Melissa adjusted her rear view mirror as her Volkswagen cruised along at 70km/h. The speed limit was 70 and she had no intention to break the law. Not that the law mattered much anymore. The law hadn’t mattered since the outbreak. Driving happily with her music blaring, she was almost oblivious of the events that had destroyed much of the human race 3 years ago. Well, forced oblivion. She knew of the things that had occurred, but her kind wasn’t much affected by it. No, she was wealthy enough to be fine. Her silver Golf glistened in the sunshine as the green trees whizzed past, the brilliant blue sky visible over the hills in the distance, with wisps of clouds speckling the blue. A beautiful day by any measure, and Melissa was enjoying the scenery of the country side. Had she been going slower and fully taking in the views, she would have noticed the infected man trudging along the road. More disease than man at this point, he was ravaged by the disease to such an extent he barely had an any skin on him. But the sun was shining and the music was loud. It was a lovely day.
The vibration in her pocket startled her, she had forgotten to take her phone out of her jeans and sync it with the car stereo. She wriggled and wormed to get the oversized phone out and glanced at the caller I.D. It was Ethan, her boyfriend. He, much like her, came from a well off family and so had survived the outbreak with ease.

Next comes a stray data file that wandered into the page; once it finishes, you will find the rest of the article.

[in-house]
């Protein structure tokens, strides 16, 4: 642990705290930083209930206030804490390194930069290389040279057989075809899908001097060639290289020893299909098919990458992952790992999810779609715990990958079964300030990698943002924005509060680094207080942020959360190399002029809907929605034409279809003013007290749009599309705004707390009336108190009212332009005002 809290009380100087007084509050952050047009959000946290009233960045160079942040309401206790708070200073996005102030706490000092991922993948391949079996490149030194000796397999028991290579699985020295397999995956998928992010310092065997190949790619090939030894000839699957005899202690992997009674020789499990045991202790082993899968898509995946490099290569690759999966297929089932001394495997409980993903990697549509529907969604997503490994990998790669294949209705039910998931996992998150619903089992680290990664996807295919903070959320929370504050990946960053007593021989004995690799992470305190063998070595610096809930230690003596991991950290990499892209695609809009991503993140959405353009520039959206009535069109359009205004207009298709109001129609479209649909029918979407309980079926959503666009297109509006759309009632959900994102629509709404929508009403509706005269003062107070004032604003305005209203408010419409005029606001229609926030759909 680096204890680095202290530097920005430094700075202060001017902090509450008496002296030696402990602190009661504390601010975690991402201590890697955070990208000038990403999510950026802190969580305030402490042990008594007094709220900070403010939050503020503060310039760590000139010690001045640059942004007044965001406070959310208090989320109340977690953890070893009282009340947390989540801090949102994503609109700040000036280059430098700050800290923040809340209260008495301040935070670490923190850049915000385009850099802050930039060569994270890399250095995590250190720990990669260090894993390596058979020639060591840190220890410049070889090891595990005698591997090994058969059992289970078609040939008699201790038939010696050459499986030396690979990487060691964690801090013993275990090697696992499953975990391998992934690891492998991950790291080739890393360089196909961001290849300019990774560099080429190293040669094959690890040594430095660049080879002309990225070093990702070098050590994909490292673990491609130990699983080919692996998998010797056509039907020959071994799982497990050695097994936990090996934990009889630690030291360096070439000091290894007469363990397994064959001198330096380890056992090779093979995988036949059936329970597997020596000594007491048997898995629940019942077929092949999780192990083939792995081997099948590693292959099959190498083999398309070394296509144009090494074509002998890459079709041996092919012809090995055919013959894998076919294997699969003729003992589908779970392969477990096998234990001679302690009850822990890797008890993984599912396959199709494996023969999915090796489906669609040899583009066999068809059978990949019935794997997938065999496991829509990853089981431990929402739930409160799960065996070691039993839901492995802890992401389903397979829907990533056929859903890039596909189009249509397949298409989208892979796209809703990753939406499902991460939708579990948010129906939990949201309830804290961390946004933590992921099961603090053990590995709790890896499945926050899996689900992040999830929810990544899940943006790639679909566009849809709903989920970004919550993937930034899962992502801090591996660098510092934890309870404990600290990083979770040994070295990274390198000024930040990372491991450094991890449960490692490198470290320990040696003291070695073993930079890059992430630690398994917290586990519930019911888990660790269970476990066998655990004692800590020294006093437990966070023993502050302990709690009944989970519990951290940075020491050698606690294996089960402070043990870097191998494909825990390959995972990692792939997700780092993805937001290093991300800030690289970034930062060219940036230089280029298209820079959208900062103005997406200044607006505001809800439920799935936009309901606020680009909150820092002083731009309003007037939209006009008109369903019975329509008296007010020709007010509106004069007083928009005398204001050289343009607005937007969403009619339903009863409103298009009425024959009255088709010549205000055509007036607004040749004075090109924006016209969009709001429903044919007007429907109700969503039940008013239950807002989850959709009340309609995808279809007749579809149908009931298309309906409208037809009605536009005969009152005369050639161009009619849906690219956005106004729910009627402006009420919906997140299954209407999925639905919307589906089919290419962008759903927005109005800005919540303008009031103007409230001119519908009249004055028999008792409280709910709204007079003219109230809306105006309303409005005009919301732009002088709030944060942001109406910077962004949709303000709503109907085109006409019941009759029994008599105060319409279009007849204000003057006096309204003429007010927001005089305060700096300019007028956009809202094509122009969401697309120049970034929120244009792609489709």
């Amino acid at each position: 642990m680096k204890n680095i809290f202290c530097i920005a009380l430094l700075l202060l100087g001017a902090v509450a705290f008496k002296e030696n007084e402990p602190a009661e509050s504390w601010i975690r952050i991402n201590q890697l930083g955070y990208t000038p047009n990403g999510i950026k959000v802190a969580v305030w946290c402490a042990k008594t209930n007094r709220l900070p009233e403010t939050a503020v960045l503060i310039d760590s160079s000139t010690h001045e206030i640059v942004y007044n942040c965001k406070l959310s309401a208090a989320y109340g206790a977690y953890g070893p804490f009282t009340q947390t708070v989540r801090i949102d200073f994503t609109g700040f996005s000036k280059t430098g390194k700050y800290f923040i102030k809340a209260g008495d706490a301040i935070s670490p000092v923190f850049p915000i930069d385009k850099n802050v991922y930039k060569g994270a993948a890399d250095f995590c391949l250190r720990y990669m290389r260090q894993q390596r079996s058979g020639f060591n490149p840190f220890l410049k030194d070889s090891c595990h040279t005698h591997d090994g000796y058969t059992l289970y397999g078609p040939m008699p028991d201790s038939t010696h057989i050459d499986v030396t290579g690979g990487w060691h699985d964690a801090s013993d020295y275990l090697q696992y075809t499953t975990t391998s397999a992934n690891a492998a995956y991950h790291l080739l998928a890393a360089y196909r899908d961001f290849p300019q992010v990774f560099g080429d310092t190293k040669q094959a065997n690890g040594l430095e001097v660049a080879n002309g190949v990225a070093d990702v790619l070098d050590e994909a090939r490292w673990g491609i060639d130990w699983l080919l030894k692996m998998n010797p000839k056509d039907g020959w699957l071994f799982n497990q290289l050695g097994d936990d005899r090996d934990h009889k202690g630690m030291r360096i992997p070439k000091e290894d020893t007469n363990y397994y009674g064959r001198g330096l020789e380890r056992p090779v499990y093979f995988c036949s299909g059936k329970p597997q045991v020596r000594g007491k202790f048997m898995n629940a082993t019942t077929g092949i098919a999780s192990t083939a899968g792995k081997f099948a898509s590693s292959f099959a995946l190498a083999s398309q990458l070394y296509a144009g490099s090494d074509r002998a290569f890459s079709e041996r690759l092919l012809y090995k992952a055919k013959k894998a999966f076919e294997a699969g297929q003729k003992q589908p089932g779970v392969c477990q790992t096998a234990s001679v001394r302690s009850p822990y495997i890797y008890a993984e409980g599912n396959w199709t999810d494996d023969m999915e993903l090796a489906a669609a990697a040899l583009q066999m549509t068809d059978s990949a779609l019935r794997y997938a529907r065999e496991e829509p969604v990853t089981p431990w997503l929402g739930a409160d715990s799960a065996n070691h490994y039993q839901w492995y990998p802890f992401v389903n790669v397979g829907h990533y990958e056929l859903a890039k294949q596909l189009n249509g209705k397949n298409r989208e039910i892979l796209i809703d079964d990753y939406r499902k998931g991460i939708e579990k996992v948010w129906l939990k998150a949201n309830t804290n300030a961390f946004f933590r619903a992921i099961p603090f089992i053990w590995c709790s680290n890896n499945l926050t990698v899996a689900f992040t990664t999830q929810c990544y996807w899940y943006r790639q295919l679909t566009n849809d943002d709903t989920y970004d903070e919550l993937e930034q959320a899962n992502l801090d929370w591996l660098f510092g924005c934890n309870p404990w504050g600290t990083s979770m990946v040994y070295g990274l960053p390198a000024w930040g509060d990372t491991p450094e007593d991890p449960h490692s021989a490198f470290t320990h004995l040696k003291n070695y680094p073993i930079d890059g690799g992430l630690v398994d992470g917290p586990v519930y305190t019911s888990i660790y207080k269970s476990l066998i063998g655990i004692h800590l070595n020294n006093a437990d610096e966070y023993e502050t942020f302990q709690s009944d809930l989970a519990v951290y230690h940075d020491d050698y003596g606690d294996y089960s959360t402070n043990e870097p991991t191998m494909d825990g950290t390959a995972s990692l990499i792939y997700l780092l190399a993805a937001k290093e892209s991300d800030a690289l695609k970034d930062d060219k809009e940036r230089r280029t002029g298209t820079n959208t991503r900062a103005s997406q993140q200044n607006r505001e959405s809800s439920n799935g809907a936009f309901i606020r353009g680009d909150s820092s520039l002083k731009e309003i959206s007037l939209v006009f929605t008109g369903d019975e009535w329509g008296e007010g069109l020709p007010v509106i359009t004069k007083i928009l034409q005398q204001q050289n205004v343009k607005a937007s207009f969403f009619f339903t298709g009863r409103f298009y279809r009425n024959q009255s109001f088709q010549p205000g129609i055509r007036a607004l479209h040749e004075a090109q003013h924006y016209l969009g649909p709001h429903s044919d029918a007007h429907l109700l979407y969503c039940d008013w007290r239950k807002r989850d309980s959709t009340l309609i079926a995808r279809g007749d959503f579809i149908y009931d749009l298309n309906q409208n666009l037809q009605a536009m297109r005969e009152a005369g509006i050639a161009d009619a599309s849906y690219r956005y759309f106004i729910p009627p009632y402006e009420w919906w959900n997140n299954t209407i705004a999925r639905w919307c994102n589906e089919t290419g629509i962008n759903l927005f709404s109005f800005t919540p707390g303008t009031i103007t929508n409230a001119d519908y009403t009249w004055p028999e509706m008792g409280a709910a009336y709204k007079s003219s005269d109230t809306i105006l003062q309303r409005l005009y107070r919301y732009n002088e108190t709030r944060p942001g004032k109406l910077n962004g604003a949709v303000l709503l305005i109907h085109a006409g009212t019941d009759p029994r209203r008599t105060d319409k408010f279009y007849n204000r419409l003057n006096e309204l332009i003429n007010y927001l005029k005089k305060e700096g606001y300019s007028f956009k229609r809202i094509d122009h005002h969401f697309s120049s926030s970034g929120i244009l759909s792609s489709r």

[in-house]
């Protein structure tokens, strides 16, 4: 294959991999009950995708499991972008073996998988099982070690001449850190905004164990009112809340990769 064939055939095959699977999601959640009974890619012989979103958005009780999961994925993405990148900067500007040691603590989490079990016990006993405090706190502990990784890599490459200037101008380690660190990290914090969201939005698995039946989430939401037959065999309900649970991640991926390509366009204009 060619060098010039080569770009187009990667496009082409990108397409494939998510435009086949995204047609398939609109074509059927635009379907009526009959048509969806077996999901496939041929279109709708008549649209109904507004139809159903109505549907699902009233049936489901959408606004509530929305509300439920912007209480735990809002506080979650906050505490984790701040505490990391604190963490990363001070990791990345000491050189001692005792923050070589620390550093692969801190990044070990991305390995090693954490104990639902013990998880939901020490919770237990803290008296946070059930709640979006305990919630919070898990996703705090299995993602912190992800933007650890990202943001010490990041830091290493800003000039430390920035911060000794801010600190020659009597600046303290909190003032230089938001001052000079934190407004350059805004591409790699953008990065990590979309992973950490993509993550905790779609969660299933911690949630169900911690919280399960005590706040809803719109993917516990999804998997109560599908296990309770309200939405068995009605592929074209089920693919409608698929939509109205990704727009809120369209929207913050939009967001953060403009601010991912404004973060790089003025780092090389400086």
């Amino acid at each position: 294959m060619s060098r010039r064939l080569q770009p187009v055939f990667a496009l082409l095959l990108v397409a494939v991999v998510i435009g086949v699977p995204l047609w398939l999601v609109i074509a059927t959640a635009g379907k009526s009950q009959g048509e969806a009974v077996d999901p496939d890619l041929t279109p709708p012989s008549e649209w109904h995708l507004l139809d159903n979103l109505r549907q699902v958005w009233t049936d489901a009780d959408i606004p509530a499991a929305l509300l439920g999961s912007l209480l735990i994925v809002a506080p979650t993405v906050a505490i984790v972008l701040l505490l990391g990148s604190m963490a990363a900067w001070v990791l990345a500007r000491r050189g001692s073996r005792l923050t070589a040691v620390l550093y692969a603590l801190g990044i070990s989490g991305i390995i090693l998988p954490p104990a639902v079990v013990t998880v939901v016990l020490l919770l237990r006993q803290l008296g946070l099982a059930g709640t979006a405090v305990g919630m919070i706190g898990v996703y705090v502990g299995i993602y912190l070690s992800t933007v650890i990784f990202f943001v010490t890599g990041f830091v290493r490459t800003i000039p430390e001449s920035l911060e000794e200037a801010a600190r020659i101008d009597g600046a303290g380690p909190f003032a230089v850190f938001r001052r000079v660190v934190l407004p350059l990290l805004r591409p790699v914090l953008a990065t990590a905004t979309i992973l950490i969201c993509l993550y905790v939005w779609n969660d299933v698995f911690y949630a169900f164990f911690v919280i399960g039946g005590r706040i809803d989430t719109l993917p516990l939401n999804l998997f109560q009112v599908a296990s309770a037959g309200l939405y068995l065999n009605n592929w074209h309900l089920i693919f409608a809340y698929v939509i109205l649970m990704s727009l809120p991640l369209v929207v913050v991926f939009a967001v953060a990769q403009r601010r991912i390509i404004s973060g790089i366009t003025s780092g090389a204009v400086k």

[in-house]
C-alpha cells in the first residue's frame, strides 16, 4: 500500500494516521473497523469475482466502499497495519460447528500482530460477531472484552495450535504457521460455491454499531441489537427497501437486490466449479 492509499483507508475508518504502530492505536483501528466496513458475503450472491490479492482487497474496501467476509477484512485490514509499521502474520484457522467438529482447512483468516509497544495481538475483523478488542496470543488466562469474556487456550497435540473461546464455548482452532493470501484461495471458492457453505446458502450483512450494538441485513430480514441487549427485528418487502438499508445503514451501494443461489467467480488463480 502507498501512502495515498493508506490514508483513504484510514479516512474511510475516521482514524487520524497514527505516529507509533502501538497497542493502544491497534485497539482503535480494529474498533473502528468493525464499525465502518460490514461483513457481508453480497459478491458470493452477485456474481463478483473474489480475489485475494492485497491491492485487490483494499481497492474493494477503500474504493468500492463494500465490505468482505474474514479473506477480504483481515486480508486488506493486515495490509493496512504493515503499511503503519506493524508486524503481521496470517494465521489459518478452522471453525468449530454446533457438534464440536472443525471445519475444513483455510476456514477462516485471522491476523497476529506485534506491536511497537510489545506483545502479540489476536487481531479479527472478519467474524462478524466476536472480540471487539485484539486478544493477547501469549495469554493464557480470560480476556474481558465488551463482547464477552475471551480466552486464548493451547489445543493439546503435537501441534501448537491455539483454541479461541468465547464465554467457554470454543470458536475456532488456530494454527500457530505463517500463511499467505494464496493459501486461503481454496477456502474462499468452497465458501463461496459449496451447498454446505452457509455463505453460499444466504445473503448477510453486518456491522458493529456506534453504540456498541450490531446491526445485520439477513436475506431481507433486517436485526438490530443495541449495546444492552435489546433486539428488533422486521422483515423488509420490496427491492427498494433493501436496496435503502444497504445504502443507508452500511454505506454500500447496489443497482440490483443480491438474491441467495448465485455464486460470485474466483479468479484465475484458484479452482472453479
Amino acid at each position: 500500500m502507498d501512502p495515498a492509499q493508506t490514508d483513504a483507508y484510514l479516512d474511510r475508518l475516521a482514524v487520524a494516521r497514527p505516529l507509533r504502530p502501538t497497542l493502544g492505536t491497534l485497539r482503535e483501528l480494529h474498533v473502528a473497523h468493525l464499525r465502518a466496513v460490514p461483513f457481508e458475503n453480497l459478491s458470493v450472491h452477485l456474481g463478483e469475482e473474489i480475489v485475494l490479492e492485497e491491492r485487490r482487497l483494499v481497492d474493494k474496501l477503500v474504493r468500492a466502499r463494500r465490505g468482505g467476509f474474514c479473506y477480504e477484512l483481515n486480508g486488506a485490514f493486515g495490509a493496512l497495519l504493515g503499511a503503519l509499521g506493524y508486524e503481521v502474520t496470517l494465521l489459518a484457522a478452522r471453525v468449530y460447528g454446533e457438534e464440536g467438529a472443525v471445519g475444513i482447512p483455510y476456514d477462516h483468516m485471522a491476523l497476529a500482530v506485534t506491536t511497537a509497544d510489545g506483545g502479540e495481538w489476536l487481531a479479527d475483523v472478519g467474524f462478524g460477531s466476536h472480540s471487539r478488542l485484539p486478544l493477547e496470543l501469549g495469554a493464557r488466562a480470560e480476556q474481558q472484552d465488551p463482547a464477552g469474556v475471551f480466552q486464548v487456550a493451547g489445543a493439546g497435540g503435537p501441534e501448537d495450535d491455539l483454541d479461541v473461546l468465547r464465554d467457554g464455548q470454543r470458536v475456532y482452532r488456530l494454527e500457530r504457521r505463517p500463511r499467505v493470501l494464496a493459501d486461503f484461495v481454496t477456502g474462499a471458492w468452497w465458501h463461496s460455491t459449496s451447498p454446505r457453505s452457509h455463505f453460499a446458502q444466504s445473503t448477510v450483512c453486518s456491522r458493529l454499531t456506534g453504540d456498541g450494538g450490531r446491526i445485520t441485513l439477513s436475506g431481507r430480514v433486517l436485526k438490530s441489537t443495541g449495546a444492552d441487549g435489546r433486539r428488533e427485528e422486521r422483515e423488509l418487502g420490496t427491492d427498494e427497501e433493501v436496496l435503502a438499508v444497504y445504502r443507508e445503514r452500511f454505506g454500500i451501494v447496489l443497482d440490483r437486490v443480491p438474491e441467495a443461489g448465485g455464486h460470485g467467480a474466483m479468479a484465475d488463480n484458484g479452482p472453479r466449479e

“Where are you?” He asked. He sounded incredibly worried.
“I’m still driving babe!” She shouted over the excessively loud melody of I Kissed A Girl.
“How about you turn the damn music off please? Ethan asked annoyed.
She killed the music so they could speak better.
“You should be here by now, you know it’s not safe out there.”
“It’s just such a beautiful day baby. Relax, I’ll be at the compound soon” she assured him.
“Hurry up and stay safe.” He scolded her.
She rolled her eyes and told him she loved him before hanging up. She glanced to the side to put her phone on the seat. By the time she regained her concentration on the road, there was not much time for recovery. She saw the figure on the hunched figure on the road and swerved to miss it. She veered off the road and pulled at the steering wheel to get back on. She overcompensated and lost control of the automobile.
Her head was pounding and her vision blurred. She could feel a warm but steady trickle running down her face. There was an explosive pain in her legs and her right arm felt warm. She had driven back off the road and hit a tree. The car uprooted the small tree and proceeded to roll several times before landing on the roof. Her disoriented state prevented her from realizing the exact details of her predicament. She disengaged her seat belt and crashed to the roof of the car. She tried to open the door but to no avail. Melissa scanned the car in the hope of finding her mobile phone but could not locate it. She felt dizzy and the grey cloud in her head turned to black. The sun still shone, and it was still as beautiful a day as ever.